Ad blocker interference detected!
Wikia is a free-to-use site that makes money from advertising. We have a modified experience for viewers using ad blockers
Wikia is not accessible if you’ve made further modifications. Remove the custom ad blocker rule(s) and the page will load as expected.
Over the past month or so, more and more news articles have been emerging about possible release dates for the Avatar sequels. I understand many of you may be despondent about the increasing number of reports and press releases that we may not see another Avatar movie until around 2014. However, I for one love the Avatar series and want to see it done right, rather than to have James Cameron rush into hasty production of sequels and have a beloved film franchise go the way of Star Wars or Indiana Jones.
James Cameron, arguably one of the finest, and inarguably one of the most influential film-makers of all time, is a shining example of determination, dedication, and perseverance. The man who went from a truck driver to directing the two highest grossing films of all time, as well as pioneering new methods of film-making, underwater exploration, and environmental conservation. But is James Cameron any different than you or me? I do not think so. I think that there is very little that sets him apart from each and every one of us. How did a man born to extremely ordinary parents in an extremely ordinary home environment, with little more formal education past the high school level, go on to acheive so much? It is fully within each of our capabilities to achieve even half the level of accomplishment that the director of Avatar has, and yet many of us go through our lives accomplishing little more than the bare necessities for standard living.
We live in a time now of rampant overpopulation, where each individual as part of the whole sequesters more from the world than they contribute to it, and here we truly find one of the roots of the downfall of civilization. The reason that so many have been able to thrive without producing is because fundamentally they have been supported by the accomplishments of others. However this is not a terrible principle in all respects, because each subsequent discovery, progressive achievement and innovation has been based on the one before it. Unfortunately, a resounding percentage of the global population does not contribute anything to the progression of the human race aside from whatever cog they may represent in the rusting machine of corporate domination, rampant consumerism, and ecological exploitation. Quite the contrary, a staggering amount of people act only as a drain on the resources, energy, and time that quite frankly are disturbingly limited.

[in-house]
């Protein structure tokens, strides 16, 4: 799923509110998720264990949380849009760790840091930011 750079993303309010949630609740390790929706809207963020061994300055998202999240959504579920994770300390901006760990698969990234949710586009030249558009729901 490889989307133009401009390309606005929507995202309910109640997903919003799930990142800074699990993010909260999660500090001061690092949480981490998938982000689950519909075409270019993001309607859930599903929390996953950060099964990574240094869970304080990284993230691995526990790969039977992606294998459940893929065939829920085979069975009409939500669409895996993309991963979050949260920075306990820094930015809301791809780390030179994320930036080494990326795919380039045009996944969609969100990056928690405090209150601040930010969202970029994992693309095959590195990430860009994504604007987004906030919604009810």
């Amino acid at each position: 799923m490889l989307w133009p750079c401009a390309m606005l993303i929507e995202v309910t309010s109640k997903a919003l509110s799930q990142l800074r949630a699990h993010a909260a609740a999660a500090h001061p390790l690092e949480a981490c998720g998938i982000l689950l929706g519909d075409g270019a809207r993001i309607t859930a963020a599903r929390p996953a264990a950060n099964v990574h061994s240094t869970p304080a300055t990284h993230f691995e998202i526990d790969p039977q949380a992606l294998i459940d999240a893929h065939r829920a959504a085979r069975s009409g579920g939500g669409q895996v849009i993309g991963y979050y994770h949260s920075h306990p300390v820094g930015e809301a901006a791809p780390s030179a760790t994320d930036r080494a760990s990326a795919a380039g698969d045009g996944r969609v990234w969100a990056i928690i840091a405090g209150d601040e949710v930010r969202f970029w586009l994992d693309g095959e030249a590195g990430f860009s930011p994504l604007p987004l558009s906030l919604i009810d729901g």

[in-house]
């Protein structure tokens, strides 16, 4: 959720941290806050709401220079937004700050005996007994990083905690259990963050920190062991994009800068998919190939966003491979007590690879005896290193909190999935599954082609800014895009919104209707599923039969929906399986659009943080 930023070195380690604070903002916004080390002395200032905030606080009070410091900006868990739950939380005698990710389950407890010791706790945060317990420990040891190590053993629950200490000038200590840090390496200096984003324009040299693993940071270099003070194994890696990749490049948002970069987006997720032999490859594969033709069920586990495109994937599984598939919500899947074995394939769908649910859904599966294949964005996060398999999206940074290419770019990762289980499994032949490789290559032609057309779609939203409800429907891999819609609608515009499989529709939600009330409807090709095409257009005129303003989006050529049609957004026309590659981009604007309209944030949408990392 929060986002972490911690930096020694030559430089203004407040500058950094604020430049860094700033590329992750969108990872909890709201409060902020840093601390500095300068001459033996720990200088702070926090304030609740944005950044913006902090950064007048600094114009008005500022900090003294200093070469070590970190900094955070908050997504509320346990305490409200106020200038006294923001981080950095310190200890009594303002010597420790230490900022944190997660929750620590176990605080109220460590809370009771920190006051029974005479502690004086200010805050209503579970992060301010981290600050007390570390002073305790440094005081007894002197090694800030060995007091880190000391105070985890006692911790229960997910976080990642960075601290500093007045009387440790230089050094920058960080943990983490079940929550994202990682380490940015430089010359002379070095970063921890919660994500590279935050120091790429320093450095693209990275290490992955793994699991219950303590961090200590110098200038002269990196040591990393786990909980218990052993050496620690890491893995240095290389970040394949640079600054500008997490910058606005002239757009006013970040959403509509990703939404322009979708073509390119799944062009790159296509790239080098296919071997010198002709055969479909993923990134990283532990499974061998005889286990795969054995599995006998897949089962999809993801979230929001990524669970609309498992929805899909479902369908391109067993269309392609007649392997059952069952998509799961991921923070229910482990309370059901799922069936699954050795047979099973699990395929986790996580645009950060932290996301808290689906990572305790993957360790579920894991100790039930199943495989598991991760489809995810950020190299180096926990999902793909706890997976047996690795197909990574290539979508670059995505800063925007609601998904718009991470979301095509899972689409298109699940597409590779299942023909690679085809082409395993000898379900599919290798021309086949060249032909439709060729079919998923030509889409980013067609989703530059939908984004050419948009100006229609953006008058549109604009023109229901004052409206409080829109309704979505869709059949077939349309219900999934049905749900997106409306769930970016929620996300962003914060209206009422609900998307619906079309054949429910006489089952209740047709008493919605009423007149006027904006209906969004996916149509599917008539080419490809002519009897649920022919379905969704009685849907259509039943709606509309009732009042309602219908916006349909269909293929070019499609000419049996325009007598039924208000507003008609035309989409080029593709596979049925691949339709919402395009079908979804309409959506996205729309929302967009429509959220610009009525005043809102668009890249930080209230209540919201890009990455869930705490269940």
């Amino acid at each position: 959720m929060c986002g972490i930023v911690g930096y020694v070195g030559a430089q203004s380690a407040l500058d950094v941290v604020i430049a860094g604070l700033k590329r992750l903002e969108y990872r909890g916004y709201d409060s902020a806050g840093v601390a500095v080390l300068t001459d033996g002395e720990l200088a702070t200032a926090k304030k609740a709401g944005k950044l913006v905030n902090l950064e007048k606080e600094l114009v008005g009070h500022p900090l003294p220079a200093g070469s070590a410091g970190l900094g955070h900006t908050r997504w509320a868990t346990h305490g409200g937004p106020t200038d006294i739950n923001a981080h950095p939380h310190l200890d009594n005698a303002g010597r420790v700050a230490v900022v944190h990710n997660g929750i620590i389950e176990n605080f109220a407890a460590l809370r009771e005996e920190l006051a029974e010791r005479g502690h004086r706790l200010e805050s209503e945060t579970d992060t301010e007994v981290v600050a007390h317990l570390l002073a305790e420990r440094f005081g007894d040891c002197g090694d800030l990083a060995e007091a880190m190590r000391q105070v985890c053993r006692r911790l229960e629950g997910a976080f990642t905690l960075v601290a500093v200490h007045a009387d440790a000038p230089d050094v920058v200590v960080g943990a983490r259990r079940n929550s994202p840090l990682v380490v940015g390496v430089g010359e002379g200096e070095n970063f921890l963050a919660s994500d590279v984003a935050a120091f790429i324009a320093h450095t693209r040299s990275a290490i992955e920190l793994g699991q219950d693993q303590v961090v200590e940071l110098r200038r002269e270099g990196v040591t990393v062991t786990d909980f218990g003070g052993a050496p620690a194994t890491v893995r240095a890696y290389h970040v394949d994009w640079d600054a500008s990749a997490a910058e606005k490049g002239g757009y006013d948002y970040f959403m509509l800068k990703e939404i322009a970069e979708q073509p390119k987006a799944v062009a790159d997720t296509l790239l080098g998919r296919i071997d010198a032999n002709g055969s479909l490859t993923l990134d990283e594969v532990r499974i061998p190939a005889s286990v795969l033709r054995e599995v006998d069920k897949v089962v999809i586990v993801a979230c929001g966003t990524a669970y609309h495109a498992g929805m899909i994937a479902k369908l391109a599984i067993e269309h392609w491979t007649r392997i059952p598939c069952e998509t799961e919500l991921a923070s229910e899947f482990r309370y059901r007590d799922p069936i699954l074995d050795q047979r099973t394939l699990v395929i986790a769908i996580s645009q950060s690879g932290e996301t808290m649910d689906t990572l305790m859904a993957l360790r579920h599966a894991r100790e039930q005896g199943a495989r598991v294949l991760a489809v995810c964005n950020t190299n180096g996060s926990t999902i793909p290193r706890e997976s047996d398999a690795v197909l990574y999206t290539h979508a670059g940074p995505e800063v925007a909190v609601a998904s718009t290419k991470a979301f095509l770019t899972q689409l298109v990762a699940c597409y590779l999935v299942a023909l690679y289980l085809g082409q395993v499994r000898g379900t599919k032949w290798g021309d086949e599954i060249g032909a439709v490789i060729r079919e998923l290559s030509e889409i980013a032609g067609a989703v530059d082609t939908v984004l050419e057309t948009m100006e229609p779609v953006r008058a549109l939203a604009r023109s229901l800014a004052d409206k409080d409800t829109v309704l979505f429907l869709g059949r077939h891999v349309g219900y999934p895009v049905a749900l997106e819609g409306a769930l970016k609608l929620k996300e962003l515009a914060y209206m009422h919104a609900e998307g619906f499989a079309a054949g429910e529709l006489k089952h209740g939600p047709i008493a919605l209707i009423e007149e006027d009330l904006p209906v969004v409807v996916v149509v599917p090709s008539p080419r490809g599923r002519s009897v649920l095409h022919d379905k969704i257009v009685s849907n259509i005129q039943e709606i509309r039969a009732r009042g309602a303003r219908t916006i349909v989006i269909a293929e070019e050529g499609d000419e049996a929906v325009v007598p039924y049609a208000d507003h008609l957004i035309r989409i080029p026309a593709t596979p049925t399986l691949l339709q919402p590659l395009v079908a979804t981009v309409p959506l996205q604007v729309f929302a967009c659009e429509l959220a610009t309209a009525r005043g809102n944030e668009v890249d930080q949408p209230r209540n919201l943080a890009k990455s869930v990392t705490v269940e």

While this may sound like a pessimistic and despairing outlook on the world, I write it because is an easily solvable situation, made easier by examples set before us like James Cameron. Mr. Cameron just happens to be my personal icon, but there is no shortage of heros across the ages that we may draw inspiration from. Others of mine, just to give examples, include Bruce Beresford (the director of my current film project), Isaac Asimov, Nikola Tesla, Ayn Rand, and Carl Sagan to name a few. The inspiration I draw from each of these figures is not the accomplishments they have accumulated by the end of their lives, but the perseverance and personal drive that pushed them forward to achieve their dreams even before they were even known. James Cameron started building movie sets. Ayn Rand almost never got her first book even published. Nikola Tesla spent a lifetime trying to give the world free energy only to be refused by corrupt business officials. Carl Sagan never lived to see contact with extra-terrestrial life (although in any probability neither will we). But even their failures have set the stage for a better world, because through their exploits has emerged a better world than the one they came into.
Working in film has been an incredible exerience. It has challenged me mentally, physically, and emotionally. Like any other profession, it is hard work, but with that work comes the satisfaction of being a part of something and knowing that I am working towards a goal that gets closer with each day that passes, each new person I meet and friend I make. Even outside of my job, I utilise my time on side projects like producing short films and music videos for local bands. I do these things for the same reason that I breathe: because without it, I would die. So I would say to you, pursue what it is that you love, and others can only benefit from it. Our lives are not meant to be an anguished struggle just to meet our end as broken and disappointed individuals. Even if we fail at our ultimate goal, the world could only have improved from your relentless pursuit of your dreams. Irayo Willofeywa 17:32, August 24, 2010 (UTC)